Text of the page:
For the moment there were only questions, no answers. I need help getting answers. One name came to mind.

He looked at his watch; he kept one of the two time display windows on UTC time. After years of international flying, he knew the offset in hours from UTC for most of the world's major cities. It was eight-thirty p.m. in San Francisco.

Duncan retrieved a hand-held computer from his flight bag. The machine had become like a second mind for him. He displayed the address and phone number for Tanner, Larry.

Duncan left his seat with the machine in hand, went forward to the cockpit, and sat in the jumpseat immediately behind the Captain. “Okay if I use one of your HF radios?” he said.

“Sure, we're monitoring Shannwick on number one; use number two,” said the Captain.

Duncan reached up to the overhead panel between the two pilots and dialed a Stockholm Radio frequency. He set appropriate switches on the control panel to the left of his seat, put on the headset hanging there, and picked up the microphone. He reached Stockholm Radio on the first try, gave them the San Francisco phone number he wanted, his personal Stockholm Radio charge number, and explained he wanted to be on the line as the call was made since it would probably be answered by an answering machine. Stockholm went through the usual verification procedure for his charge number and dialed the call.

“Hello. You've reached 750-7356.” Larry Tanner's recorded voice came over the line. “Neither Larry or Richard is available. If you like you can leave a message after the tone.” Duncan waited.

“Larry, this is Duncan Harris. I have an urgent need in Eugene for your talents. I hope you're available. I'm over the North Atlantic at the moment, enroute home. My ETA is 1245 local. I'll call you again when I get in, and then I'll be going directly to my attorney's office. You can leave a message for me there if you like, 543-896-3910. You can also e-mail at dunk@efn.org.” He spelled out the address. “My answering machine at home is on the blink.”

SAN FRANCISCO — Monday 23:30 local

Larry Tanner was an expert in the burgeoning field of industrial espionage. He had studied French in school and became fluent in the language when he lived in Paris for two years. Ten years ago he had had the foresight to learn Japanese. The two languages plus his expertise had put his services in great demand.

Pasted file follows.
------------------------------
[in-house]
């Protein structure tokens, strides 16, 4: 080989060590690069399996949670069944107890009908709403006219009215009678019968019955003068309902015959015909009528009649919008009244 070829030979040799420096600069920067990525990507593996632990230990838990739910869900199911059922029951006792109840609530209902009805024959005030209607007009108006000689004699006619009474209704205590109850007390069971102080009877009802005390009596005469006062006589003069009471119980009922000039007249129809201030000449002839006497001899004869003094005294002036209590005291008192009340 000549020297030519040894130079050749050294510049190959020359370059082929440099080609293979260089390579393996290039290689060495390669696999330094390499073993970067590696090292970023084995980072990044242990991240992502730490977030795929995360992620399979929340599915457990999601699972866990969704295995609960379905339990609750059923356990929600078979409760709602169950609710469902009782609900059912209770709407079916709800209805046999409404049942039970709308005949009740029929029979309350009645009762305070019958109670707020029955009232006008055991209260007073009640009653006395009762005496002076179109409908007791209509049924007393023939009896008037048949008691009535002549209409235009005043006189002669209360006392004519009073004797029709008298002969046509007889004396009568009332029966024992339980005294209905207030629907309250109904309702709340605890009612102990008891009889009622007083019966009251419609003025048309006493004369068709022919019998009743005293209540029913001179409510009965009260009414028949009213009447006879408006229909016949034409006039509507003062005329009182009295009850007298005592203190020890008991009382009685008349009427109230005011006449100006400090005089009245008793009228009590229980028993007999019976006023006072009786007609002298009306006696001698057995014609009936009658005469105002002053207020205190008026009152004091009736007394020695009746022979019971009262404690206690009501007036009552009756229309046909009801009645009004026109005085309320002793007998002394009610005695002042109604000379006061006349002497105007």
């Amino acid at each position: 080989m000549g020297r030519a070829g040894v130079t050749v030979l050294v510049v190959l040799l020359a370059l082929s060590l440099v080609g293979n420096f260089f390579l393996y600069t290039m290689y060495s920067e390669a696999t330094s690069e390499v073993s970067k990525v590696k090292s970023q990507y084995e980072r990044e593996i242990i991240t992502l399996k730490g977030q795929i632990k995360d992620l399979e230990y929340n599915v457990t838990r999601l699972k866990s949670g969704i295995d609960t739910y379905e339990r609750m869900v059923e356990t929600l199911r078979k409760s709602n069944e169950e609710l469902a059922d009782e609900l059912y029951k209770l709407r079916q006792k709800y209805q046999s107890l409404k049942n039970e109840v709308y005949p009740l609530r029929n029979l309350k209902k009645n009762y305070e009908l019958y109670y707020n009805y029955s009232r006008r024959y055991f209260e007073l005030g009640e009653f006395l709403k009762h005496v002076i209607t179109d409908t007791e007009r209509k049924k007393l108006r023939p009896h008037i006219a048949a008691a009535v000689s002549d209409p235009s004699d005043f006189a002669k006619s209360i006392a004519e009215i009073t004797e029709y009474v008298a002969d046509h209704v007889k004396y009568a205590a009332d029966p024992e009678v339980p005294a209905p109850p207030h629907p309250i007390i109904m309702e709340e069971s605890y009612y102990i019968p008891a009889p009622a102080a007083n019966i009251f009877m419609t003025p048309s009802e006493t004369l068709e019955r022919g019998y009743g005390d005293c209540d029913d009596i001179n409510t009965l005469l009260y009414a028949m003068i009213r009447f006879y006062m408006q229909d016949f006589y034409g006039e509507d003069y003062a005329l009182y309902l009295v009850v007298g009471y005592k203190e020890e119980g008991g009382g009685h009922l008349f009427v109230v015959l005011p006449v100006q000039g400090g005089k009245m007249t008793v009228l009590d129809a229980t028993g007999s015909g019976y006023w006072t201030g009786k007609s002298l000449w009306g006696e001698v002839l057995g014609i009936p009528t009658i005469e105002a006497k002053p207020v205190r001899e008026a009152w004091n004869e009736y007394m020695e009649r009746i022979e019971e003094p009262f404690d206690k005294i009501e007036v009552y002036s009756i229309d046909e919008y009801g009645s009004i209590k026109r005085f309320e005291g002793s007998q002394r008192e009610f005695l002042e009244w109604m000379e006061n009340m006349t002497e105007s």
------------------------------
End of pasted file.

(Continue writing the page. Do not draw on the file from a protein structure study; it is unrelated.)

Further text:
Business was so good he had considered expanding and hiring others, but he disliked the idea of abandoning fieldwork to become an executive. He resolved the conflict by cutting down on his clients, limiting them to those who paid well, and by bringing in a junior partner as an apprentice, a young Chinese-American named Richard Lee, with whom he already had a personal tie.

Larry and Richard entered their apartment at the moment the answering machine emitted the recurring beep that signaled a message had been received. The call had come in on their private line, not their business line. More calls for Richard, Larry thought; there were disadvantages to an open relationship. Richard walked to the machine and pushed Play. Both listened. The speaker delivered a single message.

“Is he cute?” said Richard.

“Yes, but he's older than I and straight. That's a business call, my young friend.”

“Why's he calling you?”

“Dunk Harris is a friend, a friend in the finest sense of that word. When the Company discovered I was gay and booted me out, he was the one man who stood by me, and he didn't give a shit what the others said. I owe him.”

“He still with the Company?” Richard knew that Company meant CIA.

“No, and he was a contract pilot, not an agent, but he was better at everything than most agents ... he was a natural. Note the end of the message, the part about his answering machine being on the blink? It probably isn't. He's taking care in case of a phone tap. He pays attention to detail.”

Larry crossed to the phone, lifted the receiver, and punched the memory button labeled United Airlines. In the middle of the first ring he changed his mind and cradled the phone.

“Richard, you need more field experience. This is an opportunity. Duncan understands the need to train. He won't feel he's not getting my full attention. Pack your bag, we're going to Oregon.”

“When do we leave?”

“Right now. We'll take the van. You'll drive, I'll sleep.” There were advantages to being the senior partner.